This is where things get complicated, but in brief, the reasons I don’t think this — the reasons I think we probably have true libertarian free will (the ability to self-cause according to pure thought in a manner determined by no physical or psychophysical law) — is that I think that (a) mind-body dualism is probably true, (b) there are no reasons to think that the actions of non-physical minds are determined by physical or psychophysical laws, and (c) there are reasons to think that non-physical minds are causa sui.
I realize that this will sound like preposterous “magic” to many readers, but as I will argue in future essays (and we can talk about this in the comments section here), I think that physicalism (i.e., the traditional naturalistic worldview) invokes a lot of similar “magic” already in a manner that mostly escapes notice. Since I think there’s a whole lot of “magic” in our world no matter what, and since I think the P2P Hypothesis and Libertarian Compatibilism promises to dramatically reduce how much of it there is (viz. quantum features), I think there are grounds for believing we may have libertarian free will.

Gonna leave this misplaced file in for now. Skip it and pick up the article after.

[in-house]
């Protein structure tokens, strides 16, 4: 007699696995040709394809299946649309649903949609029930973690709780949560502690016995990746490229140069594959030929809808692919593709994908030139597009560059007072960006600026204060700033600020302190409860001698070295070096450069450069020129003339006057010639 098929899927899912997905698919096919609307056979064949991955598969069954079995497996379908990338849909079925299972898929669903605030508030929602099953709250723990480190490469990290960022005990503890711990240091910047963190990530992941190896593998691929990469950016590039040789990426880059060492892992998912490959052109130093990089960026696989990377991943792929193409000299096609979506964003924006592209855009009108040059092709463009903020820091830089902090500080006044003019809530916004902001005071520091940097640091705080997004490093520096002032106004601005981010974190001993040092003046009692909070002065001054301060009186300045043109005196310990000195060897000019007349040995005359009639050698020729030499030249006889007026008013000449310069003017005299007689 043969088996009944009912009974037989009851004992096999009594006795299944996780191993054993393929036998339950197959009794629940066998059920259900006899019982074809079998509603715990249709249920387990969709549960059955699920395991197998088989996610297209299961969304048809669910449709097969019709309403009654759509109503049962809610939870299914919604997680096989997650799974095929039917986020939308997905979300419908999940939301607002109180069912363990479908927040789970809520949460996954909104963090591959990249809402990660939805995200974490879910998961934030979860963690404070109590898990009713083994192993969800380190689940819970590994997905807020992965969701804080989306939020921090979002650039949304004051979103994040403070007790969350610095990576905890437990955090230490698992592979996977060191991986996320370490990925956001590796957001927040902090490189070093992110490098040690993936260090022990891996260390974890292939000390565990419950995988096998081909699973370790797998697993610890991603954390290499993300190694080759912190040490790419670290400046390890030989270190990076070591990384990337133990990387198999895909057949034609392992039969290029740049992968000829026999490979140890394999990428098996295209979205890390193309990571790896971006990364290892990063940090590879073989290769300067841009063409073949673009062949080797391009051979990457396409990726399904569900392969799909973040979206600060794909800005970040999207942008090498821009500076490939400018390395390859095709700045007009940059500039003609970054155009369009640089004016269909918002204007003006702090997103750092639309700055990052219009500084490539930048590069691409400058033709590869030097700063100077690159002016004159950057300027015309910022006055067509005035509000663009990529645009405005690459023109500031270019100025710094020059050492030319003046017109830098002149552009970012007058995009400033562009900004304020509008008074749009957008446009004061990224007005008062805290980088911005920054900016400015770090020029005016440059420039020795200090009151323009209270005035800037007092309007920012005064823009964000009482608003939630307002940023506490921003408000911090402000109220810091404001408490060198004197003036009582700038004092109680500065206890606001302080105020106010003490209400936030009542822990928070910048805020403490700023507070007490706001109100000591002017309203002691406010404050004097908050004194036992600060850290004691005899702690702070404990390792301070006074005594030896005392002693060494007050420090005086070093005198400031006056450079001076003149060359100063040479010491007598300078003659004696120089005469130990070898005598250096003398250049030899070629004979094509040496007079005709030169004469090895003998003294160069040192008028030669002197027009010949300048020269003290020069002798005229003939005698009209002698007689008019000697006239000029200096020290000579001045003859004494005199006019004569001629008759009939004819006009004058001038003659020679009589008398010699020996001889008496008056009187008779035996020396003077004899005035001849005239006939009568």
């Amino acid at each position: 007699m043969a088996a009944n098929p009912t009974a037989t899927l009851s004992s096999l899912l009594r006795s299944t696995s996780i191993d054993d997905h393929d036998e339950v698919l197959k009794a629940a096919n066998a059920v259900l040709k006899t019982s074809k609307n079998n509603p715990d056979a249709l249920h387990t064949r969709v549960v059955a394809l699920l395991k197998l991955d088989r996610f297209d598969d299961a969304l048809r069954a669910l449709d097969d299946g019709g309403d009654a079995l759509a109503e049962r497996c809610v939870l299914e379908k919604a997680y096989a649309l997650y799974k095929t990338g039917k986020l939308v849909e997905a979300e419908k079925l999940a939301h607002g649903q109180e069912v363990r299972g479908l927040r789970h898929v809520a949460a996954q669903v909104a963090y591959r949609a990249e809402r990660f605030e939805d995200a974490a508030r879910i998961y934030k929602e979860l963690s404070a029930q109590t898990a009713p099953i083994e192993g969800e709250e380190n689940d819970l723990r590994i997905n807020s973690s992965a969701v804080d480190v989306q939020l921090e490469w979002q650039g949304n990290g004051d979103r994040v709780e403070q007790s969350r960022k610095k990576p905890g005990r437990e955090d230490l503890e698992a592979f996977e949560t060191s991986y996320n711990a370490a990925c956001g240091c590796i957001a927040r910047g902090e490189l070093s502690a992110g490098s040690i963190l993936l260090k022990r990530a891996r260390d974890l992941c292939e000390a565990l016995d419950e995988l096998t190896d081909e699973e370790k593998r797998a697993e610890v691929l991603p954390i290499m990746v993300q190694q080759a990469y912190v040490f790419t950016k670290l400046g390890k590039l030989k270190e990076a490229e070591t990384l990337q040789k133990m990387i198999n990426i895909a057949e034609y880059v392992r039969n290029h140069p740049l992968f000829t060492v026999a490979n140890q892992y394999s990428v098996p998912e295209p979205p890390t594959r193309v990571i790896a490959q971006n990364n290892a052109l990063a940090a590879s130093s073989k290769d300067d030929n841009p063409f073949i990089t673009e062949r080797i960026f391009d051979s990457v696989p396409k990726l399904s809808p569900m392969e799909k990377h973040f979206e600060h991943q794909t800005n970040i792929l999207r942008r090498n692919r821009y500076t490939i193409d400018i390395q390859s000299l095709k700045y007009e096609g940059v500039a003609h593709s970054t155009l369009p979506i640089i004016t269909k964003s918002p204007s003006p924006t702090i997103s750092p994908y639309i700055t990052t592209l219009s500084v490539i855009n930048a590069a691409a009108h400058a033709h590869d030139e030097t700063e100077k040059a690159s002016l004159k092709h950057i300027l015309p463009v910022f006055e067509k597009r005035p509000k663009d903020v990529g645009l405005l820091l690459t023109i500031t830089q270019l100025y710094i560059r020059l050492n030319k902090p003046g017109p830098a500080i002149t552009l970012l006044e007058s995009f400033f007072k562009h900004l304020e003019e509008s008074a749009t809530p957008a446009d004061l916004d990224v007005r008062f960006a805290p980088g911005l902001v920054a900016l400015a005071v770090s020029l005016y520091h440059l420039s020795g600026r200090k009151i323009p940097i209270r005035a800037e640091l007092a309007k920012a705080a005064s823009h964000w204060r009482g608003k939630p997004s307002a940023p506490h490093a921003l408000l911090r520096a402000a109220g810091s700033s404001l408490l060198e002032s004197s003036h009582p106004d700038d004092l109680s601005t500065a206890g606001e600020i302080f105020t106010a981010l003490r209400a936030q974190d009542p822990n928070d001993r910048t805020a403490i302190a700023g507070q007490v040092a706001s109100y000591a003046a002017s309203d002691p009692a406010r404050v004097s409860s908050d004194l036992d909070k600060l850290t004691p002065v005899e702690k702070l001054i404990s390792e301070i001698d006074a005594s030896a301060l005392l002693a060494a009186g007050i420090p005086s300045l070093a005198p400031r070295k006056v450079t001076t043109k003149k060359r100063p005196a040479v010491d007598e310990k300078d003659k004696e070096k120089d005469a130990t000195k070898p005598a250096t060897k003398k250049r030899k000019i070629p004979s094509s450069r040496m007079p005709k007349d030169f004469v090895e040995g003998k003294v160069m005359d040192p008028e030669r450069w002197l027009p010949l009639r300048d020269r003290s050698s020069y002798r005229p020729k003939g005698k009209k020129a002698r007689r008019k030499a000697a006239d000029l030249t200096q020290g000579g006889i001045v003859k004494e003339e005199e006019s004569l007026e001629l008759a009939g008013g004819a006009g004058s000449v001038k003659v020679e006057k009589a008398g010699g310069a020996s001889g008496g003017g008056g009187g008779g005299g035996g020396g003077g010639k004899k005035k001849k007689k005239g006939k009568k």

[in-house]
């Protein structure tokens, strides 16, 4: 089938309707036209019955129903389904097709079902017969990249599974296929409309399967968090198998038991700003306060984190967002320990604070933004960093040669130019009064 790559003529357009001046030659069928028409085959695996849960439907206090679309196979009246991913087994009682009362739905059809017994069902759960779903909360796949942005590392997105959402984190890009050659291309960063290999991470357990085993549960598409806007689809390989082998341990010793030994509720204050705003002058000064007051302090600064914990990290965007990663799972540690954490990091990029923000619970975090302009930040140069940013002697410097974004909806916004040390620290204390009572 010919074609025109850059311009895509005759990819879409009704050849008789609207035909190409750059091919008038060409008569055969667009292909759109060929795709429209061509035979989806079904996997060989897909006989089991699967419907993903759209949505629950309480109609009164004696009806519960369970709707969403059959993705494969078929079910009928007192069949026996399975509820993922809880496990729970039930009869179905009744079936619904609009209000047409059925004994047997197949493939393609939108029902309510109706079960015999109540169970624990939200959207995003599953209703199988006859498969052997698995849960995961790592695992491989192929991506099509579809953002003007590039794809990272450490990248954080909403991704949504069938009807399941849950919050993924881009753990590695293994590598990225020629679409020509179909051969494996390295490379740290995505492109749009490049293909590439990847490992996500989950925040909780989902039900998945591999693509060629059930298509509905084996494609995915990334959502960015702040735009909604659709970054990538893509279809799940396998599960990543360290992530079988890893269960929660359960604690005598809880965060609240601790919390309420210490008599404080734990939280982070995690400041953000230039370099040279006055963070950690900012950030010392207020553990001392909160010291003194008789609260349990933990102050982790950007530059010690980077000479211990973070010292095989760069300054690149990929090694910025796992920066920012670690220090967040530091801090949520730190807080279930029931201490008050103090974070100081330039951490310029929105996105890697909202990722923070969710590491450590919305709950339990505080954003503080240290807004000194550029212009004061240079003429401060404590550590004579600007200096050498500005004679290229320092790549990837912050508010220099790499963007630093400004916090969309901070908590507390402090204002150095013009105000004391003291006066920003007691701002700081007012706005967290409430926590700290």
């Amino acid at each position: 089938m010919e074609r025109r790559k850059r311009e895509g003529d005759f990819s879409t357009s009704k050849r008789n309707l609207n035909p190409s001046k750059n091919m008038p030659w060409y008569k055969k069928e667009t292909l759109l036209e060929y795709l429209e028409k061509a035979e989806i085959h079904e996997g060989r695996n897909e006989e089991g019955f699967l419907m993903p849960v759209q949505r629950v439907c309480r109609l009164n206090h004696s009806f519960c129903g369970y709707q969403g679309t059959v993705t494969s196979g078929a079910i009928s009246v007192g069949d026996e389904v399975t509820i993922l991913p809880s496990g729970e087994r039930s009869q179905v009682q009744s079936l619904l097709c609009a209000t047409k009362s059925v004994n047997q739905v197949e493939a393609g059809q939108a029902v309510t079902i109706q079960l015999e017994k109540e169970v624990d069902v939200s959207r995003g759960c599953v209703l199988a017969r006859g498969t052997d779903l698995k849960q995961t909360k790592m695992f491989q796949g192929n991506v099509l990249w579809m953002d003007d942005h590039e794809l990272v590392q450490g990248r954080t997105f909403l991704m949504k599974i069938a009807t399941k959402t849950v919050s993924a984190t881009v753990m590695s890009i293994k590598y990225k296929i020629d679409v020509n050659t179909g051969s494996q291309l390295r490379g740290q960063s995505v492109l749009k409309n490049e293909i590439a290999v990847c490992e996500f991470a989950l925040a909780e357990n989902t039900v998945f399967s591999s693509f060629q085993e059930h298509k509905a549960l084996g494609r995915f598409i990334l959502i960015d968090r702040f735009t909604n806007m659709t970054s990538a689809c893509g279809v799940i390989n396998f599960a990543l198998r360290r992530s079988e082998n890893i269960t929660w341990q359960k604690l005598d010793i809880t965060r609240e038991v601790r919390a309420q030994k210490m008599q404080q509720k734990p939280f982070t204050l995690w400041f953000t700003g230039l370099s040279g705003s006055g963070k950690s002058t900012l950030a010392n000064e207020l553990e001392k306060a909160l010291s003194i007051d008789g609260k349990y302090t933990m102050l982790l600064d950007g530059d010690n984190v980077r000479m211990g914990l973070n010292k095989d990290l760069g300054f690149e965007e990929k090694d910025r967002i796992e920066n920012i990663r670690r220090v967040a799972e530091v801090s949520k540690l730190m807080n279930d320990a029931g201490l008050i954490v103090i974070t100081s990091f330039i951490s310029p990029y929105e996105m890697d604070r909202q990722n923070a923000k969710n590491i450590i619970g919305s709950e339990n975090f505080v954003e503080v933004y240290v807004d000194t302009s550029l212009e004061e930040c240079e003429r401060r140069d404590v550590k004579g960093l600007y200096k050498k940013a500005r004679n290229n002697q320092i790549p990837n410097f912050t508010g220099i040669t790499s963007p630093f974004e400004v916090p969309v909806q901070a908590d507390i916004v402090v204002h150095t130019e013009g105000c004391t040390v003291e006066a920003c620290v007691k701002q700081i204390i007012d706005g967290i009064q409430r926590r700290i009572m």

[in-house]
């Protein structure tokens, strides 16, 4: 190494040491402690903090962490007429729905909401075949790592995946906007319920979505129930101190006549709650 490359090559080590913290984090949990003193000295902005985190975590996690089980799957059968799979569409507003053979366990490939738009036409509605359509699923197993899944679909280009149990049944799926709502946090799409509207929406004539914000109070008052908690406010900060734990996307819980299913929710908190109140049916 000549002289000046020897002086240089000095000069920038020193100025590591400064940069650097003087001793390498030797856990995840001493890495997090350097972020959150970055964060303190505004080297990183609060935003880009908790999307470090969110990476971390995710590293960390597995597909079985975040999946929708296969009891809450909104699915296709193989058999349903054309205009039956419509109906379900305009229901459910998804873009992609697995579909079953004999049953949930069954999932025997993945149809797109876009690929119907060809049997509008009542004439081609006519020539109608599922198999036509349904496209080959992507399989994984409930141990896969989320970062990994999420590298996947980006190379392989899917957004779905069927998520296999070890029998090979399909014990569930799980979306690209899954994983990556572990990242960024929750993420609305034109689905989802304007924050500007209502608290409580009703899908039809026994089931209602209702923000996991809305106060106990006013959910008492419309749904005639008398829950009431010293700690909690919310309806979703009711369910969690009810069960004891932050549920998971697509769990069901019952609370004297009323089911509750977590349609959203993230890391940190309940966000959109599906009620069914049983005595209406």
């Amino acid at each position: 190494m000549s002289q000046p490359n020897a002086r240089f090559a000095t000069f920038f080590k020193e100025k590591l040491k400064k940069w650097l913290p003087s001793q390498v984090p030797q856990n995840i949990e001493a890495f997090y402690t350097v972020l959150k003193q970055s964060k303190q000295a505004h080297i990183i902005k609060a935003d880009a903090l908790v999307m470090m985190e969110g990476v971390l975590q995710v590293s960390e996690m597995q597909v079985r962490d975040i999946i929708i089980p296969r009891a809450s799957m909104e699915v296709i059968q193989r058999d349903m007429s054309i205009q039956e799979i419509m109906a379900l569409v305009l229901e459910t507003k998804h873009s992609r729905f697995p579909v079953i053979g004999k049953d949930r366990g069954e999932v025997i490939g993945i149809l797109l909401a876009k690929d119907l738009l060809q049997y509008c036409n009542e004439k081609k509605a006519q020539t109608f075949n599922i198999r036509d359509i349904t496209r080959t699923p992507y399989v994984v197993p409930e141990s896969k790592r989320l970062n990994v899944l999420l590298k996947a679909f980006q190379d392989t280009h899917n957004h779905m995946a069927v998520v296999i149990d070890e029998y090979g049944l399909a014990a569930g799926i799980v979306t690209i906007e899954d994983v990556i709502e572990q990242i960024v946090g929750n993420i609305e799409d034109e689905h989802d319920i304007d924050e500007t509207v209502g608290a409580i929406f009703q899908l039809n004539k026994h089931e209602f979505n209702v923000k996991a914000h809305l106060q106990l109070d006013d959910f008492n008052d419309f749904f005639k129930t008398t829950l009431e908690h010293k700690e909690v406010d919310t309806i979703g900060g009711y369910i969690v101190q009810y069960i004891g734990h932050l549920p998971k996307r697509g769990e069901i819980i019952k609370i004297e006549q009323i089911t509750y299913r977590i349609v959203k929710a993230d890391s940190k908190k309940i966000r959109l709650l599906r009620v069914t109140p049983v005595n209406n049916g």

In short, while Libertarian Compatibilism/the P2P Hypothesis may be crazy, quantum physics and relativity have already shown us that our world is crazy — and we might just need libertarian free will to explain some of that craziness. Maybe… it all depends on whether its predictions come out true.
Predictions: The Proof is in the Pudding
This brings us to a final issue, which is that Libertarian Compatibilism and the P2P Hypothesis make unique predictions — predictions that, if verified, would give us more reasons to believe the craziness.
Although I think further investigation may reveal the P2P Simulation Hypothesis and Libertarian Compatibilism to more than this, at a minimum the theories make the following unique set of predictions:
- Our universe is a simulation — for which there might be some tell-tale signs 
- Our universe is a hologram — for which there might also be some tell-tale signs